Furthermore, to achieve a comprehensive comparison, we analyzed a worst case
scenario for nanofluids using the following parameters: *T _{i}_{,}_{c}* = 323 K;
Re

*= 500; Re*

_{a}*= 6500, and*

_{c}*ϕ*= 1% presented the results in Fig. 16 (solid bars). It was found that, even for the worst case operational parameters, nanofluids prove their superior performance over the base fluid with reduction in the pumping power by 28.7%, 25.7%, or 21.6% for Al

_{2}O

_{3}, CuO, and SiO

_{2}, respectively. The percentage reduction in surface area is now a modest amount in the range of 1.1–1.5% for Al

_{2}O

_{3}. This is due to the dominance of the air side thermal resistance; the thermal resistance ratio (

*R*/

_{a}*R*) changes from 2.0 for the best case scenario to 8.5 for the worst case scenario.

_{c}### Material and Financial Reductions Estimation.

Consider aluminum oxide nanofluid of 1% volumetric concentration and use a conservative value of reducing the surface area of the radiator by 4%.The reduction in surface area is proportional to the reduction in radiator length and weight. The typical weight of the aluminum Subaru radiator examined in this study is approximately 15 pounds (6.8 kg). According to International Organization of Motor Vehicle Manufactures [5], approximately 60 million cars are produced worldwide yearly with the average cost of aluminum in 2012 $0.98 per pound[43]. We can then calculate the amount of material and cost saved by reducing the surface area of the radiator by 4%.

Amount of aluminum saved each year = (60 × 10

^{6})(15) (0.04) = 36 million poundsMoney saved = (3.6 × 10

^{7})(0.98) ≈ $35.3 million per year

This does not include lowering mining cost and lowering the impact on the environment.

## Conclusion

A detailed computational study was performed for an automotive radiator with three
different nanoparticles, Al_{2}O_{3}, CuO, and SiO_{2},
dispersed in the base fluid, EG/W 60:40 by mass. Realistic operational parameter
ranges were selected and used in computations for the inlet temperatures, air, and
coolant Reynolds number, from real world data presented by past researchers. The
computational scheme is based on the well-known *ε* − NTUmethod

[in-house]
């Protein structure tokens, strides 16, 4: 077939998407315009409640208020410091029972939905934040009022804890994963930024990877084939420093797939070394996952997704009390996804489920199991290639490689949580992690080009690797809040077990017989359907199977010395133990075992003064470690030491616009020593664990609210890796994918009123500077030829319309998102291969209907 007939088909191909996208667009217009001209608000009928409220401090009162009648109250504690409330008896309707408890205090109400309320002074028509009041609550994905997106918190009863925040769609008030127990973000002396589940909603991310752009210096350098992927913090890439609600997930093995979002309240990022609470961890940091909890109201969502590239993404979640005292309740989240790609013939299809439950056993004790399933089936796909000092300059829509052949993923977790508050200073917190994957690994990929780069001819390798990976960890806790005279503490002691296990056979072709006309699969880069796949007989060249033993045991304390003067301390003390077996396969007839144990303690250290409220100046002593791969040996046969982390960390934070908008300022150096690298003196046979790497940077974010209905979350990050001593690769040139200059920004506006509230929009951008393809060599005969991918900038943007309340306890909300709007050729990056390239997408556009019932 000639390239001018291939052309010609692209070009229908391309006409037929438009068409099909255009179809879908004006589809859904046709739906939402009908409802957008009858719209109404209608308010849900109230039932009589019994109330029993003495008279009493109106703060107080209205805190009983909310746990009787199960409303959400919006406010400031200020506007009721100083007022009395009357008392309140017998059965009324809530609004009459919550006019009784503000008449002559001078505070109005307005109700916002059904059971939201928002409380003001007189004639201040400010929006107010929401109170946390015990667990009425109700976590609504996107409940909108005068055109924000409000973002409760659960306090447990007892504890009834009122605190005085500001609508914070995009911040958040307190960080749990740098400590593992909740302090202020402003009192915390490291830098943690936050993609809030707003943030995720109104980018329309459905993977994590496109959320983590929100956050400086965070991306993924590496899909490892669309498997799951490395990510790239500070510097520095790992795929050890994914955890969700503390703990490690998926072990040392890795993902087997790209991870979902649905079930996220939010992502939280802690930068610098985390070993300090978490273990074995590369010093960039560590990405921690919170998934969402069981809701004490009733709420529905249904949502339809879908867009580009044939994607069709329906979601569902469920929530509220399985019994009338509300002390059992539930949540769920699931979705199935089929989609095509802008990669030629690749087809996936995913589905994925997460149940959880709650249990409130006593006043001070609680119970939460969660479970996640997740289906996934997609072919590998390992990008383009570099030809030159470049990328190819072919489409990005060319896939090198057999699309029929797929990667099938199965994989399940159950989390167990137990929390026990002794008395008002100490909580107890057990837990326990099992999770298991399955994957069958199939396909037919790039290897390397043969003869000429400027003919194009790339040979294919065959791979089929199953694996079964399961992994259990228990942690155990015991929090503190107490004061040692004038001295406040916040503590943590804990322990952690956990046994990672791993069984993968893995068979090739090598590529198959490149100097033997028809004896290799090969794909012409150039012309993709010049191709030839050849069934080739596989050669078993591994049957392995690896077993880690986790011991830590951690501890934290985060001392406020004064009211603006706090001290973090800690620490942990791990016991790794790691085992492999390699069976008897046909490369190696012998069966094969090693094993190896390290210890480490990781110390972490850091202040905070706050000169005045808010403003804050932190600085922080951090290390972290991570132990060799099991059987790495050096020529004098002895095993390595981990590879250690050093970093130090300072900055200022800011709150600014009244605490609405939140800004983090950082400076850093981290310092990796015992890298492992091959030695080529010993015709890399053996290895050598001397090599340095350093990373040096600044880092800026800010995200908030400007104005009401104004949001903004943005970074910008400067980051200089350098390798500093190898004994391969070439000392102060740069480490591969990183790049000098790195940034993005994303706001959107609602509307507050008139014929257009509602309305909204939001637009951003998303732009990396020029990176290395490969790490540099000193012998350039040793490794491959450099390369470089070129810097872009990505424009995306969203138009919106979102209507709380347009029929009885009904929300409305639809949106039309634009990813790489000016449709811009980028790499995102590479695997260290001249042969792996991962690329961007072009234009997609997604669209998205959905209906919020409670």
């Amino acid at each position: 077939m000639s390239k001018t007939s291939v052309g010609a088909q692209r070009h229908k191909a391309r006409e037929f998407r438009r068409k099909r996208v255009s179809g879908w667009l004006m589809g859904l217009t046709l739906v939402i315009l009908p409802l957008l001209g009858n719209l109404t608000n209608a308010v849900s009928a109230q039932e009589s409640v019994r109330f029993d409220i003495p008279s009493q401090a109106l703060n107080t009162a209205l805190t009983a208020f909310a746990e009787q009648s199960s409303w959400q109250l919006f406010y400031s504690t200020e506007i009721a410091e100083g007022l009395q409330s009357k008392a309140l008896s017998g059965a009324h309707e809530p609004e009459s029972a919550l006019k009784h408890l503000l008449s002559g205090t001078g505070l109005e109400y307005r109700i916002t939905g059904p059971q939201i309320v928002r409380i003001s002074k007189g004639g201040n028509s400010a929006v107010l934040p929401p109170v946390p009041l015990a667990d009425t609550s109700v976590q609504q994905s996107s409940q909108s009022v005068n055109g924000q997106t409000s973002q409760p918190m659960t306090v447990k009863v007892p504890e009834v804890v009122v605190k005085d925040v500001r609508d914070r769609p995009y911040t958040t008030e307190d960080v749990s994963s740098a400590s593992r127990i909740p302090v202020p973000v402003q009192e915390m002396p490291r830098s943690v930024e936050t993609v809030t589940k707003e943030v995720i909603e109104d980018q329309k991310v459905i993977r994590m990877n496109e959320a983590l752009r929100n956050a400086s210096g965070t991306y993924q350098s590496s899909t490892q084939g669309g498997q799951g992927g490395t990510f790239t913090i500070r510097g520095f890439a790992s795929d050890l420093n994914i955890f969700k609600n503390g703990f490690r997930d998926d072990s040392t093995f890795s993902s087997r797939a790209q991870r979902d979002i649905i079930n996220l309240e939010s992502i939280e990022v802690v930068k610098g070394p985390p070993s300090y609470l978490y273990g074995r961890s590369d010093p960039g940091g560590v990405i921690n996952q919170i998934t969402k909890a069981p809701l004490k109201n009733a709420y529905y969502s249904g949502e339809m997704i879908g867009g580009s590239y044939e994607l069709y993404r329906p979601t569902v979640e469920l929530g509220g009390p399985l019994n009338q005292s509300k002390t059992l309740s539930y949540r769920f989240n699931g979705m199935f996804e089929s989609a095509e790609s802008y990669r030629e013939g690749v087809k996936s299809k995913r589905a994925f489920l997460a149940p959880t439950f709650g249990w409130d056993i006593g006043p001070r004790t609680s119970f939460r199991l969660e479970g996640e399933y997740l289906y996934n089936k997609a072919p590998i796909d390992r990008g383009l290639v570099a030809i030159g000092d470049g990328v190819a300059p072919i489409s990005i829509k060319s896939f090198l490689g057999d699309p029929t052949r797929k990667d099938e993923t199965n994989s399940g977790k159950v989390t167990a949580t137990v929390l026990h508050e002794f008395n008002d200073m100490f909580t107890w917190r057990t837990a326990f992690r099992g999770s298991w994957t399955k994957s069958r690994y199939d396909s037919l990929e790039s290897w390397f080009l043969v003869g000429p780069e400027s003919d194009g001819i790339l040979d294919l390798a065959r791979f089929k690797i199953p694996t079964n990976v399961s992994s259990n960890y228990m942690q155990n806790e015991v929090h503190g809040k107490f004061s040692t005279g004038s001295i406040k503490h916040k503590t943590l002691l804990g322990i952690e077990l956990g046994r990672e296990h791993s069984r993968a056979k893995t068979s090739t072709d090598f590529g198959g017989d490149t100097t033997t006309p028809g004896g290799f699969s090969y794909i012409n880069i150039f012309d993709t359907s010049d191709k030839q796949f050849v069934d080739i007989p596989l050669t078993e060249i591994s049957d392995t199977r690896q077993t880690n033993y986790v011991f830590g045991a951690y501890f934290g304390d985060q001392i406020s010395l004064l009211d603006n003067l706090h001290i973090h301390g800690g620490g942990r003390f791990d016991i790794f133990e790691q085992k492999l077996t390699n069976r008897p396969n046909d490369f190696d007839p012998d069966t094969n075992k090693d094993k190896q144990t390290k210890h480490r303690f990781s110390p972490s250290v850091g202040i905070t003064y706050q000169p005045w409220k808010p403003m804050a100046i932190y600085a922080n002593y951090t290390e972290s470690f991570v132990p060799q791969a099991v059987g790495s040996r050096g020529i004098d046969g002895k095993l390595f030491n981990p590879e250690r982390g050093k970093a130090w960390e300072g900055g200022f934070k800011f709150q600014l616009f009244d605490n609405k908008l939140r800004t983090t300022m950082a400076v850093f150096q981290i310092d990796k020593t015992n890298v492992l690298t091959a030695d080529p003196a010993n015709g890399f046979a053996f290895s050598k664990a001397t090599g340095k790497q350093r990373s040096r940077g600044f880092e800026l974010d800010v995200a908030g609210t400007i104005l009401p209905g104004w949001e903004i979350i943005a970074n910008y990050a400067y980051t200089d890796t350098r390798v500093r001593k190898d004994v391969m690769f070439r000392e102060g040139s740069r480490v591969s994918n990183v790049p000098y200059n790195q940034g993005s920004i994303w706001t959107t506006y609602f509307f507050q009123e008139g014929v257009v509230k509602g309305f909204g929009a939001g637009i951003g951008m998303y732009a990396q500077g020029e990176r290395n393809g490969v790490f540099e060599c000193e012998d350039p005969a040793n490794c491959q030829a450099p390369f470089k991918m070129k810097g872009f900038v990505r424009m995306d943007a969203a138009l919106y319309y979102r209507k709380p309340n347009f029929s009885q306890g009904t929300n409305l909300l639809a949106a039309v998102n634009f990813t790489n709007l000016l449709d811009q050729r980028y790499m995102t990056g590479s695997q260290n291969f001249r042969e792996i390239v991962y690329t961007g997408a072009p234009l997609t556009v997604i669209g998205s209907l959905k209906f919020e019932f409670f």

encoded in matlab.

Several validation studies were performed with the computational scheme with the base fluid and the following parameters: pumping power, convective and overall heat transfer coefficients, heat dissipation, effectiveness, and NTU agreed with the results of previous researchers.

After the code validation, nanofluids performance comparisons were conducted
examining the effects of different parameters (volumetric concentration, coolant
inlet temperature, and air and coolant Reynolds numbers) to determine the most
optimal condition for nanofluids. From the analysis, it was determined that the
nanofluids have a superior performance gain at 1% volumetric concentration, higher
coolant inlet temperature, low turbulent flow regime in the tube preferably around
Re* _{c}* ≤ 5500 and air side Reynolds number around
Re

*≥ 1000. At the most optimal conditions of operation it is possible to reduce 35.3% in pumping power or increase the convective heat transfer coefficient by 29%, which in turn reduces the surface area by 7.4% using Al*

_{a}_{2}O

_{3}nanofluid. The CuO nanofluid showed slightly lower magnitudes than the Al

_{2}O

_{3}nanofluid, with 33.1% and 7.2% reduction for pumping power or surface area, respectively. The SiO

_{2}nanofluid had the least performance gain of the three nanofluids, but still could reduce the pumping power and surface area by 26.2% or 5.2%.

## Acknowledgment

Financial support from Alaska NASA and NSF EPSCoR and the Mechanical Engineering Department of University of Alaska Fairbanks is gratefully acknowledged.

*a*=tube wall thickness (m)

*A*=_{c}free flow area (m

^{2})*A*=_{ft}fin area/total area

*A*=_{fr}frontal area (m

^{2})*A*=_{t}heat transfer area (m

^{2})*A*,*B*,*C*,… =dimensionless curve-fit constants

*b*=plate spacing (m)

*C*=heat capacity rate (W/K)

*C** =capacity ratio

*c*=_{p}specific heat (J/kg · K)

*D*=depth (m)

*D*=_{h}hydraulic diameter (4

*r*, m)_{h}*d*=_{p}particle diameter (m)

*f*=friction factor

*h*=heat transfer coefficient (W/m

^{2}· K)*H*=height (m)

*j*=_{a}Colburn factor

*k*=thermal conductivity (W/m · K)

*L*=length (m)

- $m\xb7$ =
mass flow rate (kg/s)

*N*=number of tubes

- Nu =
Nusselt number

- NTU =
number transfer units

*P*=fin pitch (fins/cm)

- Pr =
Prandtl number

*Q*=heat dissipation (W)

*r*=_{h}hydraulic radius

*R*^{2}=coefficient of determination

- Re =
Reynolds number

*T*=temperature (K)

*T*_{0}=reference temp. (273 K)

*U*=overall heat transfer coefficient (W/m

^{2}· K)*V*=velocity (m/s)

- $V\xb7$ =
volumetric flow rate (m

^{3}/s)*V*=_{r}volume of radiator (m

^{3})- $W\xb7$ =
pumping power (W)

*α*=total transfer area/total exchanger volume (m

^{2}/m^{3})*β*=total transfer area/volume between plates (m

^{2}/m^{3})*δ*=fin thickness (m)

- Δ
*P*= pressure drop (Pa)

*ε*=heat exchanger effectiveness

*η*=fin efficiency

*η*_{0}=surface effectiveness

*κ*=Boltzmann constant (1.38 × 10

^{−23}*J*/K)*μ*=viscosity (Pa · s)

*ρ*=density (kg/m

^{3})*σ*=free flow area/frontal area

*ϕ*=volumetric concentration